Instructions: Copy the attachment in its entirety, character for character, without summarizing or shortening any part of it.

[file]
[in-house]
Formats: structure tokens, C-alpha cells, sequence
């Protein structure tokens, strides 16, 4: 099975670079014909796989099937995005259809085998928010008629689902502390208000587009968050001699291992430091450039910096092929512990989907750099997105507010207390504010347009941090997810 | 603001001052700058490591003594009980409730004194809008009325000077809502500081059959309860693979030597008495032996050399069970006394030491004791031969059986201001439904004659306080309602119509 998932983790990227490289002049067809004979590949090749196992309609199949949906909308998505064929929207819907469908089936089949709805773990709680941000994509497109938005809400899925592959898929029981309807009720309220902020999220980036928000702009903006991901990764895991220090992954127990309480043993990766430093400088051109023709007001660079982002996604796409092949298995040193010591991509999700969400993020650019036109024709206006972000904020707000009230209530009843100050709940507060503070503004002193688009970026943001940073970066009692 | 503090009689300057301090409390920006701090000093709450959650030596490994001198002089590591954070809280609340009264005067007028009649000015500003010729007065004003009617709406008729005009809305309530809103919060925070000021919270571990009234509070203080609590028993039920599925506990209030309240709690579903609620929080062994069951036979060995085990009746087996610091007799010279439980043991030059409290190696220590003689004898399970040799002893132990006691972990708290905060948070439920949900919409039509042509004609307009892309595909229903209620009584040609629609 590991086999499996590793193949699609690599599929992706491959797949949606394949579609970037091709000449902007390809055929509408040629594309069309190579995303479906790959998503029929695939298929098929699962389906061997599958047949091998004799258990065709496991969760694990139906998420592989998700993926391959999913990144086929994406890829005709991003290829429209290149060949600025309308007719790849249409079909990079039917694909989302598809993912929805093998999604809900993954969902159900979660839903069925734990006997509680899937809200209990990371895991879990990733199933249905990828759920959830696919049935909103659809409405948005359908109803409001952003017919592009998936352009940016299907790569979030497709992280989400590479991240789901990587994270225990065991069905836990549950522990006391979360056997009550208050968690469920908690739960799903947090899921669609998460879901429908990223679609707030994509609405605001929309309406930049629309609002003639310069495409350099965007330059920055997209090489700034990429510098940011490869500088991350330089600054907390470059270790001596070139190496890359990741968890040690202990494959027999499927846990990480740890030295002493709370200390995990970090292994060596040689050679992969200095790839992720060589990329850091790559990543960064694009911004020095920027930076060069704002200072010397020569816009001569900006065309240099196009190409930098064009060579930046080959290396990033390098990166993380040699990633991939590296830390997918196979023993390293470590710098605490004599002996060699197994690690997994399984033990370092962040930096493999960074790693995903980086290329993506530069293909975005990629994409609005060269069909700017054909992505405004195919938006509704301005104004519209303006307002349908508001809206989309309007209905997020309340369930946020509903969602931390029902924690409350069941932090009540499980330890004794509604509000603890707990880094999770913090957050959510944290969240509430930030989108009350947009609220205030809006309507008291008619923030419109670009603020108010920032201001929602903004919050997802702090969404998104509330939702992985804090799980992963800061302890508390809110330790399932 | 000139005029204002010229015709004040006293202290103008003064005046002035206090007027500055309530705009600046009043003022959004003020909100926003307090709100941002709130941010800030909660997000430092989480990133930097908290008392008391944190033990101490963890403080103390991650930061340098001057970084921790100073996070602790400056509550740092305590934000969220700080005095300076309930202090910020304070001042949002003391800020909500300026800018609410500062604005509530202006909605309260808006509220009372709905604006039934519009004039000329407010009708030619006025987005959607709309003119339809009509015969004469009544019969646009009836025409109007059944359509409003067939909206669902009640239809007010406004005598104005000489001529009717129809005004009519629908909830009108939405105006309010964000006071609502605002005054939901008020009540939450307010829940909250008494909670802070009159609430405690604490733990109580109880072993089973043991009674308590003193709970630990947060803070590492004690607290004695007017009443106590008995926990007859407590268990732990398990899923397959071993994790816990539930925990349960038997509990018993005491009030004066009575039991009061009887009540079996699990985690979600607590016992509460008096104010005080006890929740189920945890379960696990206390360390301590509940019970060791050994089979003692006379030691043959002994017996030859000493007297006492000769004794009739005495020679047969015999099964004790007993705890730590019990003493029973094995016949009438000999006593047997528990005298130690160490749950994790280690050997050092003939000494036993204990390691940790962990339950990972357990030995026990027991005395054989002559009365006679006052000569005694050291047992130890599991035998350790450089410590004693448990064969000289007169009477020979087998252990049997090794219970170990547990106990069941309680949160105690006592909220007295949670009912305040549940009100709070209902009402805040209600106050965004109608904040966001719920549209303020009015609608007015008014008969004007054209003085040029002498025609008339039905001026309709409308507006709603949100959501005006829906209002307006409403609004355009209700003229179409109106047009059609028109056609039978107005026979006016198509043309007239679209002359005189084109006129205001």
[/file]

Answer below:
[in-house]
Formats: structure tokens, C-alpha cells, sequence
């Protein structure tokens, strides 16, 4: 099975670079014909796989099937995005259809085998928010008629689902502390208000587009968050001699291992430091450039910096092929512990989907750099997105507010207390504010347009941090997810 | 603001001052700058490591003594009980409730004194809008009325000077809502500081059959309860693979030597008495032996050399069970006394030491004791031969059986201001439904004659306080309602119509 998932983790990227490289002049067809004979590949090749196992309609199949949906909308998505064929929207819907469908089936089949709805773990709680941000994509497109938005809400899925592959898929029981309807009720309220902020999220980036928000702009903006991901990764895991220090992954127990309480043993990766430093400088051109023709007001660079982002996604796409092949298995040193010591991509999700969400993020650019036109024709206006972000904020707000009230209530009843100050709940507060503070503004002193688009970026943001940073970066009692 | 503090009689300057301090409390920006701090000093709450959650030596490994001198002089590591954070809280609340009264005067007028009649000015500003010729007065004003009617709406008729005009809305309530809103919060925070000021919270571990009234509070203080609590028993039920599925506990209030309240709690579903609620929080062994069951036979060995085990009746087996610091007799010279439980043991030059409290190696220590003689004898399970040799002893132990006691972990708290905060948070439920949900919409039509042509004609307009892309595909229903209620009584040609629609 590991086999499996590793193949699609690599599929992706491959797949949606394949579609970037091709000449902007390809055929509408040629594309069309190579995303479906790959998503029929695939298929098929699962389906061997599958047949091998004799258990065709496991969760694990139906998420592989998700993926391959999913990144086929994406890829005709991003290829429209290149060949600025309308007719790849249409079909990079039917694909989302598809993912929805093998999604809900993954969902159900979660839903069925734990006997509680899937809200209990990371895991879990990733199933249905990828759920959830696919049935909103659809409405948005359908109803409001952003017919592009998936352009940016299907790569979030497709992280989400590479991240789901990587994270225990065991069905836990549950522990006391979360056997009550208050968690469920908690739960799903947090899921669609998460879901429908990223679609707030994509609405605001929309309406930049629309609002003639310069495409350099965007330059920055997209090489700034990429510098940011490869500088991350330089600054907390470059270790001596070139190496890359990741968890040690202990494959027999499927846990990480740890030295002493709370200390995990970090292994060596040689050679992969200095790839992720060589990329850091790559990543960064694009911004020095920027930076060069704002200072010397020569816009001569900006065309240099196009190409930098064009060579930046080959290396990033390098990166993380040699990633991939590296830390997918196979023993390293470590710098605490004599002996060699197994690690997994399984033990370092962040930096493999960074790693995903980086290329993506530069293909975005990629994409609005060269069909700017054909992505405004195919938006509704301005104004519209303006307002349908508001809206989309309007209905997020309340369930946020509903969602931390029902924690409350069941932090009540499980330890004794509604509000603890707990880094999770913090957050959510944290969240509430930030989108009350947009609220205030809006309507008291008619923030419109670009603020108010920032201001929602903004919050997802702090969404998104509330939702992985804090799980992963800061302890508390809110330790399932 | 000139005029204002010229015709004040006293202290103008003064005046002035206090007027500055309530705009600046009043003022959004003020909100926003307090709100941002709130941010800030909660997000430092989480990133930097908290008392008391944190033990101490963890403080103390991650930061340098001057970084921790100073996070602790400056509550740092305590934000969220700080005095300076309930202090910020304070001042949002003391800020909500300026800018609410500062604005509530202006909605309260808006509220009372709905604006039934519009004039000329407010009708030619006025987005959607709309003119339809009509015969004469009544019969646009009836025409109007059944359509409003067939909206669902009640239809007010406004005598104005000489001529009717129809005004009519629908909830009108939405105006309010964000006071609502605002005054939901008020009540939450307010829940909250008494909670802070009159609430405690604490733990109580109880072993089973043991009674308590003193709970630990947060803070590492004690607290004695007017009443106590008995926990007859407590268990732990398990899923397959071993994790816990539930925990349960038997509990018993005491009030004066009575039991009061009887009540079996699990985690979600607590016992509460008096104010005080006890929740189920945890379960696990206390360390301590509940019970060791050994089979003692006379030691043959002994017996030859000493007297006492000769004794009739005495020679047969015999099964004790007993705890730590019990003493029973094995016949009438000999006593047997528990005298130690160490749950994790280690050997050092003939000494036993204990390691940790962990339950990972357990030995026990027991005395054989002559009365006679006052000569005694050291047992130890599991035998350790450089410590004693448990064969000289007169009477020979087998252990049997090794219970170990547990106990069941309680949160105690006592909220007295949670009912305040549940009100709070209902009402805040209600106050965004109608904040966001719920549209303020009015609608007015008014008969004007054209003085040029002498025609008339039905001026309709409308507006709603949100959501005006829906209002307006409403609004355009209700003229179409109106047009059609028109056609039978107005026979006016198509043309007239679209002359005189084109006129205001």